# 12 Types of Columns in Buildings [The MOST Used]

Are you looking for an alternative column type than in-situ concrete, or you just want to learn about all types that exist?

I get it, by looking at buildings or structures we don’t really see what material or geometry is used because they are in most cases covered by insulation and cladding.

But also the word column in civil engineering is not 100% clear.

Because there are different categories of columns. In statics, we talk about static systems of columns, while on construction sites columns are differentiated by the material and geometry.

Let’s break it down in this post. We’ll show all types of columns, from static systems to concrete columns, and show the advantages and disadvantages of each one of them.

Without further ado. Let’s talk COLUMNS.

## What Is a Column?

Columns are vertical structural elements which resist vertical and/or perpendicular loads. They are characterized by acting in compression. However, tension and bending are also possible. The loads travel through the elements and get distributed further to the next column, slab or foundation. Columns mostly support other columns, beams and slabs.

## Columns in Buildings

Columns are primarily used in a building to transfer the vertical loads down to the foundation and then into the soil.

Most of us think of concrete as the material for columns.

So it’s no surprise it’s the first in the list!😀

Let’s find out what other materials are used and what geometries are common for columns.

### 1. In-situ Concrete Column

In most countries, in-situ concrete columns are the way to build columns.

Concrete is cheap and has great structural properties.

And in-situ concrete technology allowed us to build infrastructure projects and skyscrapers such as the 828 meters high Burj Khalifa.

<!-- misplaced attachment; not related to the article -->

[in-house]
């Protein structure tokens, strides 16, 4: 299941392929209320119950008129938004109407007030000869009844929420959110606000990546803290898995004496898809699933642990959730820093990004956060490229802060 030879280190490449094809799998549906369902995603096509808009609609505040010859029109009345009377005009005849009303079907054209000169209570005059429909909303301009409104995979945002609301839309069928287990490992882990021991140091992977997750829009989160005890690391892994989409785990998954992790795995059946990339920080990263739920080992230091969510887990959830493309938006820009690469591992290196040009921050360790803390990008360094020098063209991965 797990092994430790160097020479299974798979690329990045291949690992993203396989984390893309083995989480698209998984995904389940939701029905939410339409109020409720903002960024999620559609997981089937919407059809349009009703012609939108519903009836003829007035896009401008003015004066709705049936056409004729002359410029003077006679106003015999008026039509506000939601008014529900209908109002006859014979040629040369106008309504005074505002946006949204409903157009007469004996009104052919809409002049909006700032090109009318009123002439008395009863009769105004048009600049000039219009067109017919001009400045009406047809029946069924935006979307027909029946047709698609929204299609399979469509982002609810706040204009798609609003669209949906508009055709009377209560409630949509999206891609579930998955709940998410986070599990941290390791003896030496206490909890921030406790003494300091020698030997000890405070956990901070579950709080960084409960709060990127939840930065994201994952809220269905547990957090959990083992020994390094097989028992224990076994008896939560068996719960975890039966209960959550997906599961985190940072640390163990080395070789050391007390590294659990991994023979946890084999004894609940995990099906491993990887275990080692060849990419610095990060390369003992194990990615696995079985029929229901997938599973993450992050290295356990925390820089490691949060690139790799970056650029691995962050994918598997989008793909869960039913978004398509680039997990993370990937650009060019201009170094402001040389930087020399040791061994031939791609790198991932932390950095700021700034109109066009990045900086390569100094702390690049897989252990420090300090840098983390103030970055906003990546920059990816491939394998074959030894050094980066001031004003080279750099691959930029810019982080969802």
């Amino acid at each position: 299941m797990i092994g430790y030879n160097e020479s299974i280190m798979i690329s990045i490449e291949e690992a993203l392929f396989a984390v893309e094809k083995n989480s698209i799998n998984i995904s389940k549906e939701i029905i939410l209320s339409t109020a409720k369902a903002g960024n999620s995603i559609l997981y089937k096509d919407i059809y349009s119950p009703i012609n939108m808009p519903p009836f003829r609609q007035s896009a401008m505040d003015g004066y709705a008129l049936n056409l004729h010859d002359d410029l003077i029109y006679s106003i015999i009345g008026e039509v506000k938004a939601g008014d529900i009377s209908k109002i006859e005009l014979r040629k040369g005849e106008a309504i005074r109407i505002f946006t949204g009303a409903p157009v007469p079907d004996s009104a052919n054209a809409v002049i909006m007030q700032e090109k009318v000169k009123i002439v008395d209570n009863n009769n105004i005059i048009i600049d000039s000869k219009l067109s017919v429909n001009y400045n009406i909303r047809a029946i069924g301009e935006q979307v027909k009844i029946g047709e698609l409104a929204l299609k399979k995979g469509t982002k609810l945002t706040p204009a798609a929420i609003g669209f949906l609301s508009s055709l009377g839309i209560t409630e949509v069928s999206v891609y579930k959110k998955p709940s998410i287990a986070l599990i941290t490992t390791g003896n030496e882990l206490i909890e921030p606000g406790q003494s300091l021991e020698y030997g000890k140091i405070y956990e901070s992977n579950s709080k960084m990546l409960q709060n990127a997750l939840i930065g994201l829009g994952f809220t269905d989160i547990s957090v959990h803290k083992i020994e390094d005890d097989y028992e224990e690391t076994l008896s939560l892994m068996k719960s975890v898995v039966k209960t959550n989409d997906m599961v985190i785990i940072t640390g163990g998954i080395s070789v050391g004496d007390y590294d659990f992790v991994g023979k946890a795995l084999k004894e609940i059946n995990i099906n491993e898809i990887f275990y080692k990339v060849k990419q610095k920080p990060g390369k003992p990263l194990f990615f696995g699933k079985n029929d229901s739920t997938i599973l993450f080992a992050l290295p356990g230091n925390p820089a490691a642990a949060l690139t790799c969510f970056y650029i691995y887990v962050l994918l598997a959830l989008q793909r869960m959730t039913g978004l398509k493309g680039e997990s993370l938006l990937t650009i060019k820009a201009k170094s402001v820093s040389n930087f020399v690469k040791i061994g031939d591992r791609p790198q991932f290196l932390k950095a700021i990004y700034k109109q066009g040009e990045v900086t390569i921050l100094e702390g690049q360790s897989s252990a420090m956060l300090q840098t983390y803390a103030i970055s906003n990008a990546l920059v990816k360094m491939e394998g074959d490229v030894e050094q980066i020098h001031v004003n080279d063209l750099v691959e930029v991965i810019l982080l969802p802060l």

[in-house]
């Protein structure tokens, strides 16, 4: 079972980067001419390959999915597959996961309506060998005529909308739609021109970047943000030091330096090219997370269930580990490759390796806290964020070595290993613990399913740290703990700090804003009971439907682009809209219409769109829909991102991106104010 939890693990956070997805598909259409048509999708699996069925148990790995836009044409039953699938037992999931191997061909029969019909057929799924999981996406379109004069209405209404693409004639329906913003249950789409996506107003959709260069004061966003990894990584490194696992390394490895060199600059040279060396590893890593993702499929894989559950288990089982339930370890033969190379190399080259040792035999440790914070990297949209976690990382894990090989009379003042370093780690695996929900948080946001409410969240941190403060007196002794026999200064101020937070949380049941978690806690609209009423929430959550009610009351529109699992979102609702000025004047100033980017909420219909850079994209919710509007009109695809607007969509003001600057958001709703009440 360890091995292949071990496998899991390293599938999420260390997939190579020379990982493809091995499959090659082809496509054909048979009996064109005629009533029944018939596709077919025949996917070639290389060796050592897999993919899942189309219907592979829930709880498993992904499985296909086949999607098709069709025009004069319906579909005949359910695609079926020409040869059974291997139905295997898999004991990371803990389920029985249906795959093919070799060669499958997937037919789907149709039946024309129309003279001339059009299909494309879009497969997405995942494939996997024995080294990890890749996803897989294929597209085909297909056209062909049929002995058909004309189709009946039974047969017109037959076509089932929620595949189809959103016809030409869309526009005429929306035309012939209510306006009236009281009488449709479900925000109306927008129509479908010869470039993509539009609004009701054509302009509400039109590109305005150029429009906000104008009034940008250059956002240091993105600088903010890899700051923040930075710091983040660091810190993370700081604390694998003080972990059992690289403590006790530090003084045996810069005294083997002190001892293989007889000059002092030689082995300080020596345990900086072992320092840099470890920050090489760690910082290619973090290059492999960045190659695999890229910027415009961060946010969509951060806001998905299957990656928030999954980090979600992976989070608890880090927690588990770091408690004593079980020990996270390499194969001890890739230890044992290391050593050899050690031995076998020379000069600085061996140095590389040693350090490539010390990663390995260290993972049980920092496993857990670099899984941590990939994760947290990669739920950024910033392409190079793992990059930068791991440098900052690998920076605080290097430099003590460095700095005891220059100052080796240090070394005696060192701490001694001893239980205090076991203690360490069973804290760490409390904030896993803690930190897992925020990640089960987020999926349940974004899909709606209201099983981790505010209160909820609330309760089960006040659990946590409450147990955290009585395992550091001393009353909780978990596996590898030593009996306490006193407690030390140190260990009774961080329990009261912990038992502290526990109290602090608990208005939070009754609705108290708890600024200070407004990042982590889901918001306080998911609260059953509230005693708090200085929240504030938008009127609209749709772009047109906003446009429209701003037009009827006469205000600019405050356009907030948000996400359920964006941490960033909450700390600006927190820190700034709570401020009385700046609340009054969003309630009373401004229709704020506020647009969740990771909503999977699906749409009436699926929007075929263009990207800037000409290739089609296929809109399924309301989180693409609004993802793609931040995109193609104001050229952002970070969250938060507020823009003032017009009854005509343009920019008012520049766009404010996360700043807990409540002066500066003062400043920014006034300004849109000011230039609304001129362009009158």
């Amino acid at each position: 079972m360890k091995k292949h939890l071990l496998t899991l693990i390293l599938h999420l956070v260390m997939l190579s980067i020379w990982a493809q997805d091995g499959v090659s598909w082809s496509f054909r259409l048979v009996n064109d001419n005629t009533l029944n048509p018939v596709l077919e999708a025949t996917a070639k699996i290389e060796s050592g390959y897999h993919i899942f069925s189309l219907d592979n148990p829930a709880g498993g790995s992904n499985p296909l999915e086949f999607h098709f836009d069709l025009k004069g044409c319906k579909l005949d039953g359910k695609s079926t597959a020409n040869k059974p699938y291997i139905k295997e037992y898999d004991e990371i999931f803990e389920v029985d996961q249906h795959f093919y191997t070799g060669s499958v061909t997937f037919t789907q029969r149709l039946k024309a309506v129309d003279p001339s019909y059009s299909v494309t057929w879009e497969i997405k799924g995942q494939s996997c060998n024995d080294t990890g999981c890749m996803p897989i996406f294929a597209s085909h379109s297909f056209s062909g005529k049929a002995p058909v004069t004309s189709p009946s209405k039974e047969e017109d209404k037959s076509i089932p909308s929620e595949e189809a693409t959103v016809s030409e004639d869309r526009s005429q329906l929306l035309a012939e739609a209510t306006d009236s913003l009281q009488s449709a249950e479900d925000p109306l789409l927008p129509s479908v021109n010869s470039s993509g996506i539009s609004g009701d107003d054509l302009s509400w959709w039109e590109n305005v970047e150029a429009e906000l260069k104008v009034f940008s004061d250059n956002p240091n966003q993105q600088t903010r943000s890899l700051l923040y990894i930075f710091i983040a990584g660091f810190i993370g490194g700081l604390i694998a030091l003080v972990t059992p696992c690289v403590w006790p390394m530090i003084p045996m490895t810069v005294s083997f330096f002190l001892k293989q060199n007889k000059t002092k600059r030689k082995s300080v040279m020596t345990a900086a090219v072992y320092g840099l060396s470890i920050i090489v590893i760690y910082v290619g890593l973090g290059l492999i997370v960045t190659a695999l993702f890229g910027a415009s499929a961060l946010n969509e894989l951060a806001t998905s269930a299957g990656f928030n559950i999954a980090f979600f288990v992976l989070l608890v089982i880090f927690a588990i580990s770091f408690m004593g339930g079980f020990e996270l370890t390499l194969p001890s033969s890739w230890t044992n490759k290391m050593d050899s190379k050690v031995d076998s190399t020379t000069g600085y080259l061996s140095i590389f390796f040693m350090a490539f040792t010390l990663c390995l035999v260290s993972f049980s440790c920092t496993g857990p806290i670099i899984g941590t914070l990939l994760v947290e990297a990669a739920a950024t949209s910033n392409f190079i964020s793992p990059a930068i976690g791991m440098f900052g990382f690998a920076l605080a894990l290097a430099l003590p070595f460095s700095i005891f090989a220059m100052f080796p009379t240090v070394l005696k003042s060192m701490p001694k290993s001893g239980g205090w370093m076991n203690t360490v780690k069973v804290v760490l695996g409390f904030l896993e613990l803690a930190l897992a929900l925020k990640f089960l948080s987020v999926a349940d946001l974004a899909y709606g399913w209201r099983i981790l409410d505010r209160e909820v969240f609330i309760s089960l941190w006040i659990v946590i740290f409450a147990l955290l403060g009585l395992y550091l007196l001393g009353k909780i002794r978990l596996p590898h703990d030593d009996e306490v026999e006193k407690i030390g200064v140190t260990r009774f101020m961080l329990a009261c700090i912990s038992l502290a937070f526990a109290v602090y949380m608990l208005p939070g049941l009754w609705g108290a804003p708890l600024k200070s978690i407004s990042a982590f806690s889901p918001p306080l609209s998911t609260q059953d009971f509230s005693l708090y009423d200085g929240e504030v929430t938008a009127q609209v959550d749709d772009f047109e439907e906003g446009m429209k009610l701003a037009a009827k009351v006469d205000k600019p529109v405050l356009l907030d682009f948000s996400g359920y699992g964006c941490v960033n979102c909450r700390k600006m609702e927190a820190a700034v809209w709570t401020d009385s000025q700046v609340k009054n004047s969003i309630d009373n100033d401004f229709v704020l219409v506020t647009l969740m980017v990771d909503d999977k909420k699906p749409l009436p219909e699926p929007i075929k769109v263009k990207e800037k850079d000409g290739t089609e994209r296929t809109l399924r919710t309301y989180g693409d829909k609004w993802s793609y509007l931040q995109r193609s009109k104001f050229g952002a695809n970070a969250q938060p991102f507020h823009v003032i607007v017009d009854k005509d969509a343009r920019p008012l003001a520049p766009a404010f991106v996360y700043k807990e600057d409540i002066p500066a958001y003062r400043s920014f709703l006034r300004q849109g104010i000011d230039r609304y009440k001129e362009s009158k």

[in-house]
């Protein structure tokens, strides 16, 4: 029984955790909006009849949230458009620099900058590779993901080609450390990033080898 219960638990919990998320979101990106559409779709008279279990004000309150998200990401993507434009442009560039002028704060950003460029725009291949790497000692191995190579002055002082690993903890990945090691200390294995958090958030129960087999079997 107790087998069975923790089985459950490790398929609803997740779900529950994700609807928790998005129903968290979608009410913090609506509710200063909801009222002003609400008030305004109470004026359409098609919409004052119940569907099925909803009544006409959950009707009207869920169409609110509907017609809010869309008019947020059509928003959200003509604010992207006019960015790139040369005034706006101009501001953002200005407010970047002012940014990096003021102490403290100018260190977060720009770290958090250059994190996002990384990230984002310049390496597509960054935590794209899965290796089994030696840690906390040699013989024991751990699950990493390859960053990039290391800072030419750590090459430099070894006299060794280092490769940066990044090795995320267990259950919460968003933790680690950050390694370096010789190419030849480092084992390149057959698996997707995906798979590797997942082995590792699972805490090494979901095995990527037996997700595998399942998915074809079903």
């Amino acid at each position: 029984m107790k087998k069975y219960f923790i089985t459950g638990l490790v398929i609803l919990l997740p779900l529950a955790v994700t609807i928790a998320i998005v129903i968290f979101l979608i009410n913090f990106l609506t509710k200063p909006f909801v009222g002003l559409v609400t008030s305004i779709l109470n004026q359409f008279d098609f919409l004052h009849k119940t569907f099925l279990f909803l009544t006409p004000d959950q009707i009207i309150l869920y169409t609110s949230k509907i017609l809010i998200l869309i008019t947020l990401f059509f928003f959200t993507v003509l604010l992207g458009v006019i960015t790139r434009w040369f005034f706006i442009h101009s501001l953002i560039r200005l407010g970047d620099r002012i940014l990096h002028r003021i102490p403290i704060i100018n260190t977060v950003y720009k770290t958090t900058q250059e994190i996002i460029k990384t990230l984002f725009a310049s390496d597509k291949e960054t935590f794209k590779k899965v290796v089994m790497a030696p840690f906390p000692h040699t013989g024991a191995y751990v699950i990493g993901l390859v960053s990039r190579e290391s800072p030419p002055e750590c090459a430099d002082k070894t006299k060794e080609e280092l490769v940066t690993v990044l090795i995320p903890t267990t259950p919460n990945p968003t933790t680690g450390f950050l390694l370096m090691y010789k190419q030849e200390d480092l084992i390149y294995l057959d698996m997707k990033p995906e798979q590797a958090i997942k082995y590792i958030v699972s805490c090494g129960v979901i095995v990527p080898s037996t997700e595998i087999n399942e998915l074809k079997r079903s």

In the picture above, you can see in-situ concrete columns. What’s special about the in-situ concrete columns is that they easily connect to neighbouring elements such as walls, because they are casted at the same time.

This makes the structure watertight.

As the concrete is extremely weak in tension, steel rebars (reinforcement) is additionally required. To connect 2 columns with each other, reinforcement from one column is extended to another.

You can see these rebars in the picture as well. 👀👀👀

##### Disadvantages

Concrete is a cheap material to build with

Concrete is unsustainable, high CO2 emissions during production of cement

Construction companies and structural engineers have good knowledge about concrete

Heavy structure -> bigger foundations are required than for steel or timber

Concrete has great compressive strength properties

Longer construction time for in-situ concrete columns than other materials

Good fire resistance

Watertight structures (underground, water dams, foundations, etc.)

##### Where are in-situ concrete columns used?
• Housing
• Office buildings
• Garages
• Infrastructure projects
• Underground structures (garages, basements, etc.)
• High-rise buildings
• etc.

### 2. Steel Column: I/H Cross-Section

I/H Cross-section are the most used structural steel columns in the building industry. They have been around for a long time, so structural engineers, builders and authorities know how to build with them.

In the picture above, you can see that the steel columns support a wooden roof.